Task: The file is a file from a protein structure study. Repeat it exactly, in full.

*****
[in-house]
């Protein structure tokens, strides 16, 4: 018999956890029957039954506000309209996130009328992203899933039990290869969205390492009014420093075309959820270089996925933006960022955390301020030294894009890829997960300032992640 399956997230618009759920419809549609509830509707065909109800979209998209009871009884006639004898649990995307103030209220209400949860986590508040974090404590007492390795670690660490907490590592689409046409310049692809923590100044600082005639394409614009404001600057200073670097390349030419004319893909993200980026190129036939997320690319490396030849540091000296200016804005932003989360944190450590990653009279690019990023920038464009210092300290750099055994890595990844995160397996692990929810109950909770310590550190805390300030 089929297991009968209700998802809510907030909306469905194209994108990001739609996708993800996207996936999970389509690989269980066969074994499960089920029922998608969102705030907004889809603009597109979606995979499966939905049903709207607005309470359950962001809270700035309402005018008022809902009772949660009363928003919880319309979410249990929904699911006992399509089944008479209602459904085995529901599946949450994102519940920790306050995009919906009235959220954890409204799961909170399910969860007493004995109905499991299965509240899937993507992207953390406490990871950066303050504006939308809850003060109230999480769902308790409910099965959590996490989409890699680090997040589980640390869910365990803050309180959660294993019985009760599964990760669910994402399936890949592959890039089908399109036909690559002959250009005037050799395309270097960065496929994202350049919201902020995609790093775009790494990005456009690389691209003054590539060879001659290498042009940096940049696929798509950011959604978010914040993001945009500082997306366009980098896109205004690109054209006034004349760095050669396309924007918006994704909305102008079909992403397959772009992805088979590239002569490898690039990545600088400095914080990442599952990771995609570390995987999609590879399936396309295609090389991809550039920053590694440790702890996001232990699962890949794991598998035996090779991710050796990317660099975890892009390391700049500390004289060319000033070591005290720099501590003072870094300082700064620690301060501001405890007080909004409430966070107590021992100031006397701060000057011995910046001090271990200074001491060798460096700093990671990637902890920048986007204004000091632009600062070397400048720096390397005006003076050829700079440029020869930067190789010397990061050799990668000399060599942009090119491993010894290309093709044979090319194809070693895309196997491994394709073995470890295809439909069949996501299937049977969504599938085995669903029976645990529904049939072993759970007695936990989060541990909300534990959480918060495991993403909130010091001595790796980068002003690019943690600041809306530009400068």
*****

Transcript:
[in-house]
């Protein structure tokens, strides 16, 4: 018999956890029957039954506000309209996130009328992203899933039990290869969205390492009014420093075309959820270089996925933006960022955390301020030294894009890829997960300032992640 399956997230618009759920419809549609509830509707065909109800979209998209009871009884006639004898649990995307103030209220209400949860986590508040974090404590007492390795670690660490907490590592689409046409310049692809923590100044600082005639394409614009404001600057200073670097390349030419004319893909993200980026190129036939997320690319490396030849540091000296200016804005932003989360944190450590990653009279690019990023920038464009210092300290750099055994890595990844995160397996692990929810109950909770310590550190805390300030 089929297991009968209700998802809510907030909306469905194209994108990001739609996708993800996207996936999970389509690989269980066969074994499960089920029922998608969102705030907004889809603009597109979606995979499966939905049903709207607005309470359950962001809270700035309402005018008022809902009772949660009363928003919880319309979410249990929904699911006992399509089944008479209602459904085995529901599946949450994102519940920790306050995009919906009235959220954890409204799961909170399910969860007493004995109905499991299965509240899937993507992207953390406490990871950066303050504006939308809850003060109230999480769902308790409910099965959590996490989409890699680090997040589980640390869910365990803050309180959660294993019985009760599964990760669910994402399936890949592959890039089908399109036909690559002959250009005037050799395309270097960065496929994202350049919201902020995609790093775009790494990005456009690389691209003054590539060879001659290498042009940096940049696929798509950011959604978010914040993001945009500082997306366009980098896109205004690109054209006034004349760095050669396309924007918006994704909305102008079909992403397959772009992805088979590239002569490898690039990545600088400095914080990442599952990771995609570390995987999609590879399936396309295609090389991809550039920053590694440790702890996001232990699962890949794991598998035996090779991710050796990317660099975890892009390391700049500390004289060319000033070591005290720099501590003072870094300082700064620690301060501001405890007080909004409430966070107590021992100031006397701060000057011995910046001090271990200074001491060798460096700093990671990637902890920048986007204004000091632009600062070397400048720096390397005006003076050829700079440029020869930067190789010397990061050799990668000399060599942009090119491993010894290309093709044979090319194809070693895309196997491994394709073995470890295809439909069949996501299937049977969504599938085995669903029976645990529904049939072993759970007695936990989060541990909300534990959480918060495991993403909130010091001595790796980068002003690019943690600041809306530009400068």